I was struck by the leafy beauty of the Angelica tree [1] which I came across at the Chincoteague National Wildlife Refuge on the Virginia half of Assateague Island that we visited recently.

The trunk and petioles bear spines, a stem modification in defence from foragers, that makes it also quite deer resistant. The spines also gave it the common name of ‘devil’s walking stick’ or ‘prickly ash’.

Here below, is a botanical poem.

[The Angelica tree can reach a height of 15 m (about 50 feet). Its leaves are large, with leaflets arranged feather-fashion and often prickly. (Encyclopaedia Britannica)]

The poem is based on the Vessel and the structures around it. The Vessel, that looks like a beehive, is an interactive artwork in New York City, that was imagined by Thomas Heatherwick and Heatherwick Studio. It is Comprised of 154 intricately interconnecting flights of stairs, almost 2,500 individual steps and 80 landings [1]

The soul must be a tuning fork, 
for the pandemic flit past in a vibration.
Then all is still when the light gets the eyes
and the heart can define radiance,
simply in the clarity of lines and form.

The poetry of pathos is an epic elegy,
and of happiness…

The fifth of June has been designated as World Environment Day by the United Nations. Today, in fact, will inaugurate the UN Decade on Ecosystem Restoration (2021–2030), a global mission to revive billions of hectares, from forests to farmlands, from the top of mountains to the depth of the sea [1]. Pakistan is the host country this year for the official celebrations. As we are aware, the protection of the environment and its restoration is of utmost importance given the damage to our environment. …

Plants differ in the way they survive and thrive across varied temperatures; a very harsh sun and lack of water begets leaves modified into spines (Cacti) or the retreating tenderness of succulents (Euphorbia), a lack of sun and locked winter water spawn needles (Gymnosperms) or simply a flat existence (lichen). Yet, lichens, Cacti and Pines can thrive in very many places other than these extreme conditions, although they require an environment which is amenable to the modifications of their plant body. There is a lesson in the 2012 USDA Plant Hardiness Zone Map, which is the standard by which gardeners…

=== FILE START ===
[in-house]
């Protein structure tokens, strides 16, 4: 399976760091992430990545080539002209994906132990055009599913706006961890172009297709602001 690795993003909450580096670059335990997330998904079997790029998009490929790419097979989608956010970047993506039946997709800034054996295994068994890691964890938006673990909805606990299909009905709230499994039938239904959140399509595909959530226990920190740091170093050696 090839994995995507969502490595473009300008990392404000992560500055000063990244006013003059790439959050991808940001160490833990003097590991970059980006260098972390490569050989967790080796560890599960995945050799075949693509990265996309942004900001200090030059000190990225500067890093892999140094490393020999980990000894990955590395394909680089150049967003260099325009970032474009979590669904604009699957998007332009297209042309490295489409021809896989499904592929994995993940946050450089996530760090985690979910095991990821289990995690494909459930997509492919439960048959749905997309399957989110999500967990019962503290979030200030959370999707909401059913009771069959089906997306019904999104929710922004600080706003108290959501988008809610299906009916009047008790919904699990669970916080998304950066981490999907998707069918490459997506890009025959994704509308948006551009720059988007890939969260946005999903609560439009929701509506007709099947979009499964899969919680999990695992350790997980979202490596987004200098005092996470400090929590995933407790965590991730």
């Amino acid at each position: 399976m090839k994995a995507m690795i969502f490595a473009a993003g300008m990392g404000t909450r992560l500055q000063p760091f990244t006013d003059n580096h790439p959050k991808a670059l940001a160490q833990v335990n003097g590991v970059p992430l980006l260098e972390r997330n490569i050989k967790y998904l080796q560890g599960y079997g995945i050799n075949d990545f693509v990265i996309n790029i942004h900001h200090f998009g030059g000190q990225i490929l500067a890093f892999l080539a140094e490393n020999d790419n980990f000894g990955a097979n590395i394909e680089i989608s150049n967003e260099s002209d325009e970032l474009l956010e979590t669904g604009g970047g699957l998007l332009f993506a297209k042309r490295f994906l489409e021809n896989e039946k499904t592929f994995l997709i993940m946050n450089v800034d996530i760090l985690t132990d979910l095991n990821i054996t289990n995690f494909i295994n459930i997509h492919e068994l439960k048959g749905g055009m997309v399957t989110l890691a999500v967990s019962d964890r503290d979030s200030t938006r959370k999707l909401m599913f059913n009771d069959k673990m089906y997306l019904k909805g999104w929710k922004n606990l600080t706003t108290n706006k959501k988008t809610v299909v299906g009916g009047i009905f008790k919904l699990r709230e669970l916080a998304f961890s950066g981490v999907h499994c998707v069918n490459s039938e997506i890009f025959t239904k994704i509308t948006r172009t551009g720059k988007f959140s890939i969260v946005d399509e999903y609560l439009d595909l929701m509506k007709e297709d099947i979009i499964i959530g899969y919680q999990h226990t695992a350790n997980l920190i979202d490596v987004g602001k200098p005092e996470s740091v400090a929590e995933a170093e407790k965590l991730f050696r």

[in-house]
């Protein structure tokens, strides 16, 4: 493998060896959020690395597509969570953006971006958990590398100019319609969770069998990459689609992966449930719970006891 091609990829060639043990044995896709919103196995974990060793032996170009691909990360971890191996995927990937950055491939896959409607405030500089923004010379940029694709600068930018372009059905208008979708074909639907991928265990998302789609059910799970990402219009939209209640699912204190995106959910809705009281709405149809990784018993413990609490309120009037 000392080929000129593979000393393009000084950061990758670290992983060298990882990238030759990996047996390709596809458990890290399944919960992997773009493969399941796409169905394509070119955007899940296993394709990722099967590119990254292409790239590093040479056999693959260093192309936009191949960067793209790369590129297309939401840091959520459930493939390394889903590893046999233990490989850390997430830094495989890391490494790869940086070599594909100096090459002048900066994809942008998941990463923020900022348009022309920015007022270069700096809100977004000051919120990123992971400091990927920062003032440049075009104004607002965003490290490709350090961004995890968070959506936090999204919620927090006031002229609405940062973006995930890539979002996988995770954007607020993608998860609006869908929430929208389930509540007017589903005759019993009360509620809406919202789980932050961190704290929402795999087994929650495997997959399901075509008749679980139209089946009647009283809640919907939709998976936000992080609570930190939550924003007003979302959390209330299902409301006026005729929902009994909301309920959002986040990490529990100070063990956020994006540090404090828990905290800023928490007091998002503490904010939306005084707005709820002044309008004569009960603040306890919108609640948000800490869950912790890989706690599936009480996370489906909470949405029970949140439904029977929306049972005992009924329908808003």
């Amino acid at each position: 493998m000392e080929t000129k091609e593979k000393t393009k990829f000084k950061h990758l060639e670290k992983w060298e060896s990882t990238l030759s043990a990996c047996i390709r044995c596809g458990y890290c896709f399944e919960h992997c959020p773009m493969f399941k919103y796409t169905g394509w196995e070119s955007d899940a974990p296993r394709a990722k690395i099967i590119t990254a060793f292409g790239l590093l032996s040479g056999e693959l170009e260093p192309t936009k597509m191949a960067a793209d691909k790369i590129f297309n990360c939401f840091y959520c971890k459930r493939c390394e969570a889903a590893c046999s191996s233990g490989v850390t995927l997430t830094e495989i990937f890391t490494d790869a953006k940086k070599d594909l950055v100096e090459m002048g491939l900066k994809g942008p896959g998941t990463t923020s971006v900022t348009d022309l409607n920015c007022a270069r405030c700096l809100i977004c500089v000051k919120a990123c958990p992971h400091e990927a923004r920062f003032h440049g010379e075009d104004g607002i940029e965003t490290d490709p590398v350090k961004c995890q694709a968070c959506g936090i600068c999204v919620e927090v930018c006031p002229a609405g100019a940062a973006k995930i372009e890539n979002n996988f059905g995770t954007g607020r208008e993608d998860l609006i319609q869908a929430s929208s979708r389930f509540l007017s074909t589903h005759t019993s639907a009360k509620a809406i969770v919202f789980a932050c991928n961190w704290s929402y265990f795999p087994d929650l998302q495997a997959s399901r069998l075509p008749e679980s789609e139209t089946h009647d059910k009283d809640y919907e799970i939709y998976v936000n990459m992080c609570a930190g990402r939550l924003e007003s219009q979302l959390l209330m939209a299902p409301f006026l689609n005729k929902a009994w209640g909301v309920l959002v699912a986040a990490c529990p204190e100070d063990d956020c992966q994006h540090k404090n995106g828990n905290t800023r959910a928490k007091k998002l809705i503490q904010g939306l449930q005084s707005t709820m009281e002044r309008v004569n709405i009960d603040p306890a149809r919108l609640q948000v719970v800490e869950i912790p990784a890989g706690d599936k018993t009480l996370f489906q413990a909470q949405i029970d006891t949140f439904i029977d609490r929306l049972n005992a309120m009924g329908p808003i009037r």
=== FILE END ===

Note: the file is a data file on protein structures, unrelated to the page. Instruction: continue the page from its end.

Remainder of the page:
This post was written for the North Atlantic Right Whale, of which sadly, only 360 remain. As per NOAA, “ The North Atlantic right whale is one of the world’s most endangered large whale species, with less than 400 individuals remaining — — Whaling is no longer a threat, but human interactions still present the greatest danger to this species. Entanglement in fishing gear and vessel strikes are the leading causes of North Atlantic right whale mortality. …

I wrote this poem in response to a prompt by a fellow Instagrammer, to write about an animal or wildlife. I chose the wild in the microbial.

I drew this after eons, in a spell of inspiration
Blepharisma, Vorticella, Cyanobacteria / blue-green algae, Stentor and Volvox feature in the poem today, inspired that I am by the antics of these organisms in the work of another instagrammer. In her microbial world, microbes dance to strange rhythms, cannibalize, reproduce, scavenge, lay eggs, moult, become anxious, sometimes just sidle up to each other or simply float. Find the photos on Instagram.


It was in the Ruaha region of Tanzania that a Maasai woman kindly agreed to pose for a photograph. I do not recollect her name now but in every photo, she appeared to be in shy contemplation. Here is one in which she leans against the baobob, while adorned in the collar jewellery that the Maasai are also known for. I wrote a poem for her, to her graceful beauty; serenely contemplative she appears.

Whispers I sent out to dawn latched 
on to the solitary sun to trail
the arc of a common time
in a sky the hue of gold…

The Devil’s Bedroom at Hell’s Gate National Park, Kenya; photo, my own

Anything can trigger a poem, this one dominoed into Hell’s Gate Park in Kenya. Down below, a random photo I took inside, a few years earlier. It was strange, there was hardly anyone there that day, except the hot sun and a tiny array of grassland herbivores.

And the knowledge of the hedgerow plant, I found embedded in leaf veins … like in mine, etched along blue lines of a notebook. In the ripples on the remnants of water that pooled, before the mudflats claimed them are the striations of ol’butot near Naivasha. …

A lonesome threshold,
yesterday was light as confetti / from a wedding that
bled in thirty litres of martyred roses / How long are
three hundred steps from a church, to stucco walls
the colour of sorrow?

Soil, the tint of blood,
ichor of mountain Gods, deveined for lost embrace
of roots / Wind whistling away regrets in the dust of
liberated souls / Would it sing for her, embalmed
in the bowels of earth’s sanguine hum?

April heat, weighted with a dirge
of tears salted in ocean / rusting the trumpet
and violin strings / Who will tune the piano for…

Cornrows forge a rhythm to the sun
and self love feels like a line dance.
A shake of tassels and silks that
unfurl in the nick of time.

Love flowers on a stalk, above, below.
The wind sweeps in an airy betrothal,
a surge and then a sway, sashay,
a whirl in the nick of time.

Pollen, sparkles, pixel burst.
How do the ears of corn know,
to listen to the wind holler,
to twirl in the nick of time.

In a Caryopsis, a synopsis
of self seducing passions,
crushed to cornmeal. Floury
swirl in the nick of time.


Davina E. Solomon

Poet, writer and educator who likes having spirited conversations in five languages, having made six countries her home on four continents. She loves gardening.

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